MSG: Absolutely. The Towers radiate inspiration. You can’t be in their presence for too long without being inspired to do something—write, draw, make music. Metaphorically it’s kind of an antenna, and the creativity just zooms in on the area and spreads out all over the campus. I feel it. And that’s one of the reasons I like to go back so often. I like to go when there’s nobody there. It’s the best time, when you can just be alone with the Towers.
Mark Steven Greenfield in front of Simon Rodia’s Watts Towers, 1921–1954, photo © 2012 Museum Associates/LACMA
LC: Why did you continue to stay at the Towers? What did you think was your role there?
MSG: I’ve always been big on the idea of the arts supporting the quality of life. Going back to my high school days, I saw a play one time called The Day of Absence that made a real impression on me. The premise of the play is a day back in the 1960’s when all of the help, the maids and cooks, disappeared from the white community, and then the white people didn’t know how to act or do anything by themselves. And I think that play can be a metaphor for the whole idea of being in society without the arts. Without the arts, there is so much we would be missing. Whatever I can do, or whatever I would do, was always geared toward not only exposing people to more art, but trying to figure out a way to bring up a generation that would then continue on in that tradition.
The arts in most cultures of the world play a very, very important role. Much more so than in Europe, where they were decorative and, to some degree, religious. But in the rest of the world, art was always incorporated in everything they did—from tools and cooking utensils to spiritual practice and medicine, not just religion. Art was infused in all of these things in Africa, in Asia, in South America. This tradition of creativity in so many instances is being compromised now.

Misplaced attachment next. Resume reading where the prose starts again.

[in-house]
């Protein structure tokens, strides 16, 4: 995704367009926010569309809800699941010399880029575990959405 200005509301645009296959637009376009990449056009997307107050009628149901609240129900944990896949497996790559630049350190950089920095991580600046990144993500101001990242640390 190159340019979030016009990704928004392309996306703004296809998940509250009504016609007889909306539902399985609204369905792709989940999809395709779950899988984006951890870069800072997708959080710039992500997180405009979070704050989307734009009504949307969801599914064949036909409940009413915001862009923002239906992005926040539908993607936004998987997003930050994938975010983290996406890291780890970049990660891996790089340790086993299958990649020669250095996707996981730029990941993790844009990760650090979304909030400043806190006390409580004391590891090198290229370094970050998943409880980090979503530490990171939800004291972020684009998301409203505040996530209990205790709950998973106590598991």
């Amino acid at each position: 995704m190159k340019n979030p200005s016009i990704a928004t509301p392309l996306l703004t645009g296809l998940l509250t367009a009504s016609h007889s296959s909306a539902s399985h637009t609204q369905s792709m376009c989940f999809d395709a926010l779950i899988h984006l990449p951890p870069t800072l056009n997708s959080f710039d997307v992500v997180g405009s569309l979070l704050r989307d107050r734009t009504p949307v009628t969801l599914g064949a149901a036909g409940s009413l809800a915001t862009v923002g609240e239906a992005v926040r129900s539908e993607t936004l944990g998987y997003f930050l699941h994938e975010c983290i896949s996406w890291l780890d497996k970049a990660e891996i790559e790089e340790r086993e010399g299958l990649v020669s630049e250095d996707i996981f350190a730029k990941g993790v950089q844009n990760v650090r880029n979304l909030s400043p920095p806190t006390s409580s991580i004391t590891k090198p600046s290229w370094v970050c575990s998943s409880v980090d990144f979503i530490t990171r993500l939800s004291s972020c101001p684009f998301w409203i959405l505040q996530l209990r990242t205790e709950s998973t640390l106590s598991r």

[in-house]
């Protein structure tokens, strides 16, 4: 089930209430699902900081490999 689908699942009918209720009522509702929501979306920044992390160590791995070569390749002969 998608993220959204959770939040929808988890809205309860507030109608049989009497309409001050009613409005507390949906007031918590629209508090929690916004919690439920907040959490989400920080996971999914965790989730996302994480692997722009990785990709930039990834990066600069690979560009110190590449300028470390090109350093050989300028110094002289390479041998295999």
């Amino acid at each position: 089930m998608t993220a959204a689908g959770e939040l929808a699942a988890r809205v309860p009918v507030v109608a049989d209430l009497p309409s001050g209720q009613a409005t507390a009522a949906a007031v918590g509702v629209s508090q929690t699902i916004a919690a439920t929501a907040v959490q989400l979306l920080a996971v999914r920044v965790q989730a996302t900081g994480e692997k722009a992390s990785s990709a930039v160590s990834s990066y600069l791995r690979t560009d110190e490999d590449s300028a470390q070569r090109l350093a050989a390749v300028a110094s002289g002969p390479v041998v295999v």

LC: How did your perspective on the Towers change over all the years that you were there?
MSG: It takes a while to really understand the magic of them, and I had a unique advantage of being able to see the Towers at different times of the day and night. There is a point just before sunset when light hits the Towers—you’ve never seen anything like it. I realized when I looked at the Towers up close that I think that he put most of the reflective surfaces facing west.
If it is overcast, the concrete radiates something very different. If it is a very hot day, you can almost see steam rising off the Towers. The reflective surfaces change according to the light. The Towers have a completely different character when it rains, because the concrete soaks up some of it and gets darker, so the pieces themselves are more pronounced. They change character all the time.
Simon Rodia’s Watts Towers, 1921–1954, photo © 2012 Museum Associates/LACMA
LC: Are there any stories that you learned or had heard about Rodia that are kind of out there?
MSG: Well, there’s a bank in there that most people don’t know about. It’s the place he used to hide his money, right next to one of the barbecue pits. Basically what he did is pour cement, put a hole in it, then put a stone in it before covering the space with more cement. So all you have to do to open it is push the stone up, but the hole is only big enough for your hand.
And then there are always people who will talk about when they would bring him some broken pottery and he would give them a penny or a cookie for each piece they would bring him. That started the whole idea of community involvement with the Towers. There are people who can point to it and say “I gave him that piece up there.” Some kids got really smart and went home and started breaking the dishes. Parents came over and said “Simon, you’ve got to stop that.” And there are people who say that never happened, but there are other people who will tell me, “I gave him some pottery and he gave me a penny!” You never really know what the truth is, but I tend to lean toward the people that say it happened.
Lucas Casso, LACMA Intern for Department of Curatorial Planning